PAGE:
Write About New York City



The Weight of Our Living: On Hope, Fire Escapes, and Visible Desperation

by Ocean Vuong

There should be tears. There should be a reason. It’s 7:34 p.m. on New Year’s Eve. I am lying in my kitchen in Astoria, New York, my cheek pressed to the cold tiles. My mother has just called. My child, she says in Vietnamese, her voice barely a gasp, your uncle has killed himself. Hearing the words actually come from her mouth, she immediately starts wailing into the phone. I open my eyes and see only the blue and yellow tiles on the kitchen floor. Little blue flowers on tiny sun-lit fields. When did I fall? Is that my voice? I didn’t know it could sound like that: like an animal that just learned the word for God. The cell phone lies open beside me. I can hear my mother—now hysterical—sobbing through the crackling receiver. I reach for it. She is pleading for me to come home. And I can. I can take the bus or the train from Penn Station and be in Hartford before midnight—but I won’t. I can’t. Instead, I tell her the trains aren’t working. That I will find a way home in the morning. In my shock I am selfish. I hang up. I go for a walk. And I keep walking, passing people decked in glitter, plastic top hats, and glasses with “2013” across their eyes, shuffling to the myriad bars or parties to drink and welcome the new year. I walk until I end up in Brooklyn—near midnight, by the East River. My fingers and snot-brightened lips numb from cold and grief. Fireworks unravel across the New York skyline, coloring the black water with shredded light as I stand in the sharp, freshly anointed January air—and scream.

. . .

I love going on walks by myself. No pressure to keep up conversation. And there is something about movement that helps me think. To charge an idea with the body’s inertia. To carry a feeling through the distance and watch it grow. When I first arrived in New York City I spent most of my time wandering. I was seventeen and wanted to write poems. With a red notebook and a slim volume of Lorca’s verses tucked under my arm, I walked the bright and liquid avenues, not ever bothering to look at street names or even where I was heading. I would start at my friend’s illegal basement-sublet (where I was sleeping on a couch salvaged from the back of a local Salvation Army) in Jamaica, Queens and trek until I ended up in Park Slope, Red Hook, Richmond Hill, or Gowanus, and once—even an abandoned shipyard near Far Rockaway.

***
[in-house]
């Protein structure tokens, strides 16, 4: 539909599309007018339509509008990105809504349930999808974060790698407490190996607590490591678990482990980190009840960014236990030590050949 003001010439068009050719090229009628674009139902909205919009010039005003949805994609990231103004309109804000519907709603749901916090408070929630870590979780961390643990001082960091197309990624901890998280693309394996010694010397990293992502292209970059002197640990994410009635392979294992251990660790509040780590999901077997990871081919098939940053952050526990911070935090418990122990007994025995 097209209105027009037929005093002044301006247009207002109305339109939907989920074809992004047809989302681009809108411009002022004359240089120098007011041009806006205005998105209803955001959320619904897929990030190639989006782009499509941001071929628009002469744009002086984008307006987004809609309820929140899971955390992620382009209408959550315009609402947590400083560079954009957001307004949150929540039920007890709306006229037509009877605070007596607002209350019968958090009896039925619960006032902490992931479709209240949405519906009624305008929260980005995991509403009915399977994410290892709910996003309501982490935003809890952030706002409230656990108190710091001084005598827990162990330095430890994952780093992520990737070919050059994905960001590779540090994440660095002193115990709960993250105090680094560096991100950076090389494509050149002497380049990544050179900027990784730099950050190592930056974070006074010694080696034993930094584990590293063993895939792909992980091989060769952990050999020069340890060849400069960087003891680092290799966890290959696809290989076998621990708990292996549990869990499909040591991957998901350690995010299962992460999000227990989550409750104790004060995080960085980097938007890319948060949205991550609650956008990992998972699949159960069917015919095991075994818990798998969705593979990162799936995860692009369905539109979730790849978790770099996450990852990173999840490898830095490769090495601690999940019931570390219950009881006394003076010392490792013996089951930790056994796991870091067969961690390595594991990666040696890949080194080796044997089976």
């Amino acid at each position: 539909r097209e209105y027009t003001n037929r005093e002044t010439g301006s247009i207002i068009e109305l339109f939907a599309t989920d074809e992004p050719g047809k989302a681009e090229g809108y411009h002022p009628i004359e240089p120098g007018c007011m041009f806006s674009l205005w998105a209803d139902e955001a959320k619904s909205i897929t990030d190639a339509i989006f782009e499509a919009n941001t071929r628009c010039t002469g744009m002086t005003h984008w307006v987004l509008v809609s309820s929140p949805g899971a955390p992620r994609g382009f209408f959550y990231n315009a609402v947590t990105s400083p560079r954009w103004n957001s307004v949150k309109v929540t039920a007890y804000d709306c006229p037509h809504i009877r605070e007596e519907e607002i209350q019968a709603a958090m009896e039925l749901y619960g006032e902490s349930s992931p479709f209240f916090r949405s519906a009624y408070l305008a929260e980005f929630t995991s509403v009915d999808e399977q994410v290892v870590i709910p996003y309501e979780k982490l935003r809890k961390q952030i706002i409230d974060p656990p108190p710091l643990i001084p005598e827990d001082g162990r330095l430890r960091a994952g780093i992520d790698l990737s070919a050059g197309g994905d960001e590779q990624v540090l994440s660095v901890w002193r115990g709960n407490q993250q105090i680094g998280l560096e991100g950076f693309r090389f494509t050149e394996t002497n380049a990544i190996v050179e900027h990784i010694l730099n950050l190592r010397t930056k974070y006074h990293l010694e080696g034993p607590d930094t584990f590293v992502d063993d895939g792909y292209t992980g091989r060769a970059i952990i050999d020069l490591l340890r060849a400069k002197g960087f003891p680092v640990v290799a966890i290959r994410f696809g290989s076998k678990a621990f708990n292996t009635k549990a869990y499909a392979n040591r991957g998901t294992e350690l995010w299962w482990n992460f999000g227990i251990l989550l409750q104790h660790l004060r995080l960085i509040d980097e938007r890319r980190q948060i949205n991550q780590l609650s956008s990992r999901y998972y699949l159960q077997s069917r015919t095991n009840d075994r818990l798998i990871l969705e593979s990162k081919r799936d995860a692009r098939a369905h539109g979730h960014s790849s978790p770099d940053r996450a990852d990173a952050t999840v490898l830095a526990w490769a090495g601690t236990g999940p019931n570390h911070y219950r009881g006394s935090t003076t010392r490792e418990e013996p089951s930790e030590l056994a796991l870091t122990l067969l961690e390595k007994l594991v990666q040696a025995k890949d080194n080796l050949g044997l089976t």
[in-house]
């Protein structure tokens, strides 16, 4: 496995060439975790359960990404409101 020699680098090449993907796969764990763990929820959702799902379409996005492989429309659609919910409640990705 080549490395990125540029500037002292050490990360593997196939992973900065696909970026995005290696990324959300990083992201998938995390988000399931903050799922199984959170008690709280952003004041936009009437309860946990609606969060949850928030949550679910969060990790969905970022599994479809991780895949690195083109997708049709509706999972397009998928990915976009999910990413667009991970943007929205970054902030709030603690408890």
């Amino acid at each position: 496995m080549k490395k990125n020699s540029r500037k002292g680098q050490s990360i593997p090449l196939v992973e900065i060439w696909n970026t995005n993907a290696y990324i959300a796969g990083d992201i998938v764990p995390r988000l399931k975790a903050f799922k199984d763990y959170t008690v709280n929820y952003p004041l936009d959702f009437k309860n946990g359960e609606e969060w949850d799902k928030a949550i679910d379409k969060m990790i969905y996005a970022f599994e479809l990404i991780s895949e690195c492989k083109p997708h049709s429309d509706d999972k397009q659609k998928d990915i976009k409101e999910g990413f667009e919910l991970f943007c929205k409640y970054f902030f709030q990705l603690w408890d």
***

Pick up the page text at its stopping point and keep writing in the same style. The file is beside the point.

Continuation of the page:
During these aimless forays, I kept finding myself looking up—particularly on residential streets lined with anything from monolithic tenements to luxury brownstones. But I also saw, attached to nearly every building, a skeletal structure of architectural finesse equal, in my eyes, to any of the city’s glittering towers. Fire escapes. Not buildings exactly, but accessories. Iron rods fused into vessels of descent—and departure. Some were painted blue or yellow or green, but most were black. Black staircases.

I could spend a whole hour sitting across the street from a six-floor walk-up studying the zig-zags that clung to a building filled with so many hidden lives. All that richness and drama sealed away in a fortress whose walls echoed with communication of elemental or exquisite language—and yet only the fire escape, a clinging extremity, inanimate and often rusting, spoke—in its hardened, exiled silence, with the most visible human honesty: We are capable of disaster. And we are scared.

It’s New Year’s Day. I’m standing in my uncle’s home in Hartford. The front door is propped open to air out the small one-bedroom apartment. It’s snowing. Sharp flakes flicker through the doorway and turn to rain on my face. A portion of yellow police tape flaps from the mailbox. I walk into the hallway where my uncle’s body was just removed the night before. For some reason, I thought the police, during their investigation and collection of evidence, would make things presentable for the family. I don’t know why I expected this. Maybe I’ve seen too many crime shows where a seasoned detective would prepare the grieving loved ones with a little speech before ushering the mourners into ground zero, forensics officers stepping gingerly across the rooms. But the police are long gone. And the first thing I see is the chair—sitting right beneath the attic opening where he placed a weight bar across and tied the rope. Next are the belts. Three of them—littered around the chair, all snapped at the buckle and coiled on the hardwood like decapitated snakes. He was determined. My legs grow loose, liquid. My jaw throbbing. I rush into the bathroom and vomit into the sink. As my sixth cup of coffee swirls down the drain I start to feel a wave of incredible sadness fill my bones. In his house, my uncle’s absence is sharpened. The running faucet. The silent rooms. My arms heavy, I kneel at the sink, listening to the water, letting it drown the dull ache in my temples. I open my mouth to speak—but no one’s here to listen. I open my mouth to pray, in earnest, but quickly abandon the endeavor when I hear my mother’s voice outside the house, calling my name. She’s walking up the driveway with a tray of food and a small folding table in her arms. I quickly grab the belts and toss them up into the attic’s dark, opened mouth. I never want to see them again.